By the end of this year, retail store closures in the U.S. could reach 12,000, and by 2026, UBS forecasts that 75,000 stores will close down. For many retailers these days, bankruptcy is the best-case scenario.
This week saw retail get a bit of a reprieve on Wall Street, with Low’s moving higher, and Target, too, on signs of a solid consumer economy.
Lowe’s jumped 11 percent Wednesday and has held steady since:
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Target soared 19 percent on Wednesday, also continuing gains:
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But many retailers aren’t feeling the optimism.
The downward spiral seemed to start off most noticeably last year when Toys “R” Us closed all 735 locations in June 2018.
On August 6, luxury department store Barneys New York filed for bankruptcy and put itself for sale, citing soaring rents and a significant decline in traffic. Barneys secured a $75 million deal from Hilco Global and Gordon Brothers Group to stay afloat during its Chapter 11 proceedings. It will close many of its stores, 15 of its 22 locations, including stores in Chicago, Seattle and Las Vegas, as well as most of its outlets.
Payless ShoeSource also filed for Chapter 11 for the second time in two years in February this year, and has already closed its doors to more than 2,300 locations in the U.S. and Canada by the end of June.
Charlotte Russe, women’s clothing retailer, is meeting a similar fate, filing for bankruptcy in March and closing down more than 500 stores.
Perkins & Marie Callender’s filed for bankruptcy on August 5. In an attempt to restructure, the retailer closed 29 locations, 10 Perkins and 19 Marie Callender's restaurants, leaving 1,190 employees out of a job.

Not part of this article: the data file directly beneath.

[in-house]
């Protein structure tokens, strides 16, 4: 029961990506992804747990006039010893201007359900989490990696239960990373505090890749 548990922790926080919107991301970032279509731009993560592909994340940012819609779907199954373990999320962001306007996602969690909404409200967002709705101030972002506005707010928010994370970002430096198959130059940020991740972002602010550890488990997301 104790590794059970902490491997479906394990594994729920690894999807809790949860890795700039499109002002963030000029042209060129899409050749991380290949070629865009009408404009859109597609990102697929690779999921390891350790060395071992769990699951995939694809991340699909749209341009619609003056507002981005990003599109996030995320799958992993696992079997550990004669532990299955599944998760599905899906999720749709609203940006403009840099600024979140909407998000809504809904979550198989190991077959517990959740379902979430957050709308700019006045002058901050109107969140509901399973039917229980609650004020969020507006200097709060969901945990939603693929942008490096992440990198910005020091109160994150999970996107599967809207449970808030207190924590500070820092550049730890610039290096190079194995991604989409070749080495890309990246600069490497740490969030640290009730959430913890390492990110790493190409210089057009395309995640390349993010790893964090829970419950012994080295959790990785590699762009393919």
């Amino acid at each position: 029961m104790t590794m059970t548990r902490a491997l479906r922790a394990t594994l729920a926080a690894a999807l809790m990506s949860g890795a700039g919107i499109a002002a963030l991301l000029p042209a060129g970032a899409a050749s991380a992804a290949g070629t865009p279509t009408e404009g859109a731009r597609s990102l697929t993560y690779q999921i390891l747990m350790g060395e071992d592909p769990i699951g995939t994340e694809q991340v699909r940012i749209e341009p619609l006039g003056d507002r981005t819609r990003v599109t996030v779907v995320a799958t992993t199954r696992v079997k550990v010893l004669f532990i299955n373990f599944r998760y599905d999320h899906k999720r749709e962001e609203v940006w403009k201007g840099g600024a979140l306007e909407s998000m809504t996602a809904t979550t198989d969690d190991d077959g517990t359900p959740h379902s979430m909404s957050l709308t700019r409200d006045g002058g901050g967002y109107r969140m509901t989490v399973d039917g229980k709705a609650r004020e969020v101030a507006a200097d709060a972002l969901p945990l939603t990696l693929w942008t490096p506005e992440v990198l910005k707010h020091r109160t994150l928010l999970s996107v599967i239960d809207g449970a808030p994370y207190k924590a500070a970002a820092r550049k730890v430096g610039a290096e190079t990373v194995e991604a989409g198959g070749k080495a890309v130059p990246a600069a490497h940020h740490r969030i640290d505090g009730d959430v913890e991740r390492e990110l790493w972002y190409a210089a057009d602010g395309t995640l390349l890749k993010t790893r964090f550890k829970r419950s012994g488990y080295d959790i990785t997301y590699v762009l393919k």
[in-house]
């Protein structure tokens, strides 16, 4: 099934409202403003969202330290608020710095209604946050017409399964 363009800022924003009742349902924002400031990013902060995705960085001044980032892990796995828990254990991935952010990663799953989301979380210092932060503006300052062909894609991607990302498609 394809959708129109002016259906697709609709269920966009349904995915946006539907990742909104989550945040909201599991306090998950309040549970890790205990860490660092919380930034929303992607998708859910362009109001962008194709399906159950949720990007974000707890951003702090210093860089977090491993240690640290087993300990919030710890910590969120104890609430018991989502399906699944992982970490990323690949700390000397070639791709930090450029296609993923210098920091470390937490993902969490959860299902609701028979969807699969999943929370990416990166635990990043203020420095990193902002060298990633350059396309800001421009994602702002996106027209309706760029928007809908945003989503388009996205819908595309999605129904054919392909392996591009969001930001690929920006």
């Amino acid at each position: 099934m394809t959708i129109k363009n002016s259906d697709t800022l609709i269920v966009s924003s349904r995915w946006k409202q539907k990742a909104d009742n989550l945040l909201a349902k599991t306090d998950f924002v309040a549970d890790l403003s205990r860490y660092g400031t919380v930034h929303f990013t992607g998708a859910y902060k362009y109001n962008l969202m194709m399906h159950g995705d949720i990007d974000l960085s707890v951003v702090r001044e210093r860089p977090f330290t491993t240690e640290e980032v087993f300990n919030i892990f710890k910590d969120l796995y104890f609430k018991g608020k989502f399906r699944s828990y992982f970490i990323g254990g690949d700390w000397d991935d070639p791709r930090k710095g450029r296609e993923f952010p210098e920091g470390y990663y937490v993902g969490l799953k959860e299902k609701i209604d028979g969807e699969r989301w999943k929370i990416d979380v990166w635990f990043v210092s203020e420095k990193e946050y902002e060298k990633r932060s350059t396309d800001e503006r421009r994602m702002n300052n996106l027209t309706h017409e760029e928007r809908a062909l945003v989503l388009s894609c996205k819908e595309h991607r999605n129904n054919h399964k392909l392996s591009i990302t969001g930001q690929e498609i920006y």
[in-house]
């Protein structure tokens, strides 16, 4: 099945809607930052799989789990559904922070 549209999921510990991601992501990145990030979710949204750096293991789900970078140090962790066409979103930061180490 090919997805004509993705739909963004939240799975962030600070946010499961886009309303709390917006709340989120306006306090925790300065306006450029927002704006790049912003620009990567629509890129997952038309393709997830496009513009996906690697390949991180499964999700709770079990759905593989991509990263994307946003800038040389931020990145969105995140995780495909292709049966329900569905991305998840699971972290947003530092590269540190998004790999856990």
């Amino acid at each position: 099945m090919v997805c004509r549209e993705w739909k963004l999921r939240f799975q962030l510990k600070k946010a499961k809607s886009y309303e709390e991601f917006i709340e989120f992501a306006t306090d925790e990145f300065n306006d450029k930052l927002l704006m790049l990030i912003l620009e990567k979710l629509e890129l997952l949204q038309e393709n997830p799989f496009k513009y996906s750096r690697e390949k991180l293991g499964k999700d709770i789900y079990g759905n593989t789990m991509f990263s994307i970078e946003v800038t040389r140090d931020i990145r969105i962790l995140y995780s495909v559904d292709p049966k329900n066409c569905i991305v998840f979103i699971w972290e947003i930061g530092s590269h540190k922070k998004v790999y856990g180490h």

Other retailers including Beauty Brands, Innovative Mattress Solutions, Shopko, Gymboree, FullBeauty Brands, Things Remembered, Diesel, Z Gallerie, Roberto Cavalli and Kona Grill have also filed for bankruptcy in 2019.
The momentum has shown no signs of slowing.
Numbers show that so far U.S. retailers have announced 7,567 store closures and 3,064 store openings, compared to 5,864 closures and 3,258 openings for the full year 2018.
The online trend is killing brick and mortar. UBS estimates that online retail’s market share will rise to 25 percent from 16 percent, and that with each 1-percent gain for online retail, between 8,000 and 8,500 brick and mortar stores will close by 2026, as reported by Forbes.
Bankruptcy is the only clear path to restructuring for sale or market re-entry.
In this retail apocalypse, there weren’t many stocks that looked smart when Wall Street rallied this week, outside of Lowe’s and Target, but here are three other stocks to keep an eye on for anyone willing to risk retail:
- Best Buy (NYSE:BBY): Earnings are to be released on August 29th, and Wall Street expects a year-over-year increase in earnings on higher revenues.
- Ulta Beauty (NASDAQ:ULTA): ULTA is also set for earnings on August 29th, and it has been a fairly consistent outperformer.
- Tiffany & Co. (NYSE:TIF): After losing 34 percent in 12 months, despite an earnings per share increase of 38 percent, TIF stock is back on the upswing.
By David Craggen for conil.me
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